My #1 favourite thing so far with VS.NET is the seamless integration between languages. I was in the need of calling a Win32 DLL with a vast number of functions and structures declared in C++ .h files as well as linkage information in .lib-files. Instead of converting them to C#, I just added a C++ project to my C# solution and wrote a wrapper in unmanaged C++! Totally seamless integration in the IDE and even in the debugger! Compare that to writing a DLL or OCX in VC++ 6 and debugging it while using it from VB6 code! I like it, I like, I like it!!!

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Date format blues

Posted by Dan Byström on February 5, 2004

How much time do we spend converting between different date formats? I probably don’t want to know.

Right now I was reading from a file containing dates like this: 1/12/2004. On my system, using Date.Parse(strDate) in .NET translates this to December 01, although it is obvious from the context that it means January 12! Now it turns out that it is easy to fix this by using:

    Date.Parse(strDate, New System.Globalization.CultureInfo("en-GB", True))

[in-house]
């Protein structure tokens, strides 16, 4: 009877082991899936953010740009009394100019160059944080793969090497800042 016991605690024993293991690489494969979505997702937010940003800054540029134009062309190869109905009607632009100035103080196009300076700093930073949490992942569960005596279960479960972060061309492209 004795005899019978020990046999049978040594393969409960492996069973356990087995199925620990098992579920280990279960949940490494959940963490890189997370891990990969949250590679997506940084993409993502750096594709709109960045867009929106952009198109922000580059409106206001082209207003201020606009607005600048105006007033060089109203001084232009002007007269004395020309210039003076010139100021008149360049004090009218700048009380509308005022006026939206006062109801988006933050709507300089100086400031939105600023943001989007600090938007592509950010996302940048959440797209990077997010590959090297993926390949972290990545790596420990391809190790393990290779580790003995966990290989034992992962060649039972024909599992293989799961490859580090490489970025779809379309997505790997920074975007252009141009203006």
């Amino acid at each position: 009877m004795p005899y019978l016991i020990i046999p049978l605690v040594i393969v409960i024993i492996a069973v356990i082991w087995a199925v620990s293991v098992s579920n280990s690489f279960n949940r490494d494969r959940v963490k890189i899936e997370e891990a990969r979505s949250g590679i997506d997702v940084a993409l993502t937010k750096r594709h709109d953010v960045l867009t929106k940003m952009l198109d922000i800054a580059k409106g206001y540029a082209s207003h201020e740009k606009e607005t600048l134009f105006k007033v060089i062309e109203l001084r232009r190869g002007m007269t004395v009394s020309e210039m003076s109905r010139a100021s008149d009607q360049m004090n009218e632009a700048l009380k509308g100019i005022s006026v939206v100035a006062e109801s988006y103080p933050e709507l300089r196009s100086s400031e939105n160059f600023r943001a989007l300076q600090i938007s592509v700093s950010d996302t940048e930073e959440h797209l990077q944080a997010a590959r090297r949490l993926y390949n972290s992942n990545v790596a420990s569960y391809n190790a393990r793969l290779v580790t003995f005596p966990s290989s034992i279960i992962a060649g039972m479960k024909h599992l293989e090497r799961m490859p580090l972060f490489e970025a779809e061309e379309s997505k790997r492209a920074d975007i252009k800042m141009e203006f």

But still I wonder, is it so hard to use the ISO 8601:1998 format instead: yyyy-mm-dd??? This is the ONLY logical way to express a date, since it is POSITIONAL!

We use a positional system to write numbers, like 479 instead of CDLXXIX beacuse it is easier to work with! (How to you multiply CCXXIV with DLVII?) Dates given in ISO 8601:1998, among other things, sort correctly using normal string sorting routines. This reminds me of KB Q170884, which describes a hard-core way to get a ListView to sort dates correctly, but fails to mention that if dates were given in the only logical way to express dates, the ListView sorts correctly by default. Amazing!

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Document persistence in VB6

Posted by Dan Byström on January 30, 2004

I promised to show my model for loading and saving documents (object hierarchies) in VB6 without having to resort to ugly things like databases ;-). Well, here it is: A simple yet powerful persistence model for VB6.